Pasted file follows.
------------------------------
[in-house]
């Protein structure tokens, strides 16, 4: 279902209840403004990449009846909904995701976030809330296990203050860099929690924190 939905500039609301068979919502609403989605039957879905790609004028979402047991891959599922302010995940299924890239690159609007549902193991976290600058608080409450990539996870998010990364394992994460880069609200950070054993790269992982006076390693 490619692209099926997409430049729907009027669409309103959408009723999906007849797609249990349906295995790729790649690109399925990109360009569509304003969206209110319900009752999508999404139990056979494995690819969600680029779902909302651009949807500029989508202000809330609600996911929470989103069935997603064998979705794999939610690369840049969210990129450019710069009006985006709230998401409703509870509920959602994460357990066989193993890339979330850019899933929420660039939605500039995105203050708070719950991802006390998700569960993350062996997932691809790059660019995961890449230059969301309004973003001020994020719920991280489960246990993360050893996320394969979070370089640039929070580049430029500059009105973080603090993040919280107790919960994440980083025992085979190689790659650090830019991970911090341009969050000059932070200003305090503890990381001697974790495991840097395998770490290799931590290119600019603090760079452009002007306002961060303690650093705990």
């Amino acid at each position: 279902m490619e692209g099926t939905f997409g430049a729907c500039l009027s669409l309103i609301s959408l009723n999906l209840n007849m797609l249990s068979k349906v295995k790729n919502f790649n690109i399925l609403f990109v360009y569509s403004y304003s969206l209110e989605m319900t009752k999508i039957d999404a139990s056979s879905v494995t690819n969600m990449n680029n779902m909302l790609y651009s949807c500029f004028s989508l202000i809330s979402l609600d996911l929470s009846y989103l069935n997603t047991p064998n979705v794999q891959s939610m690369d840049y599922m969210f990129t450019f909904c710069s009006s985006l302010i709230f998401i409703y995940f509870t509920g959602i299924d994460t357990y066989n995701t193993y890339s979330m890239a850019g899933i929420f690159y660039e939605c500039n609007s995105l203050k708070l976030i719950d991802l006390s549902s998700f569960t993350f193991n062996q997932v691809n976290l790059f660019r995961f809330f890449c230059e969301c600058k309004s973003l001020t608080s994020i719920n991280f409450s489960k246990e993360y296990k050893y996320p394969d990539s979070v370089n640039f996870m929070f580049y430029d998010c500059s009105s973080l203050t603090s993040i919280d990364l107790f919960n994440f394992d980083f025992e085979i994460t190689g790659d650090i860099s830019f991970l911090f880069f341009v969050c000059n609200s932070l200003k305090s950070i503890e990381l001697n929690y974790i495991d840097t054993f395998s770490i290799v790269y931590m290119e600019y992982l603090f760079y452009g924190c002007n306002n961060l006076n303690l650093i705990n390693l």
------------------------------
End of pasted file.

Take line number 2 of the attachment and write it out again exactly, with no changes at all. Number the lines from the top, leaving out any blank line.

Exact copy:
């Protein structure tokens, strides 16, 4: 279902209840403004990449009846909904995701976030809330296990203050860099929690924190 939905500039609301068979919502609403989605039957879905790609004028979402047991891959599922302010995940299924890239690159609007549902193991976290600058608080409450990539996870998010990364394992994460880069609200950070054993790269992982006076390693 490619692209099926997409430049729907009027669409309103959408009723999906007849797609249990349906295995790729790649690109399925990109360009569509304003969206209110319900009752999508999404139990056979494995690819969600680029779902909302651009949807500029989508202000809330609600996911929470989103069935997603064998979705794999939610690369840049969210990129450019710069009006985006709230998401409703509870509920959602994460357990066989193993890339979330850019899933929420660039939605500039995105203050708070719950991802006390998700569960993350062996997932691809790059660019995961890449230059969301309004973003001020994020719920991280489960246990993360050893996320394969979070370089640039929070580049430029500059009105973080603090993040919280107790919960994440980083025992085979190689790659650090830019991970911090341009969050000059932070200003305090503890990381001697974790495991840097395998770490290799931590290119600019603090760079452009002007306002961060303690650093705990």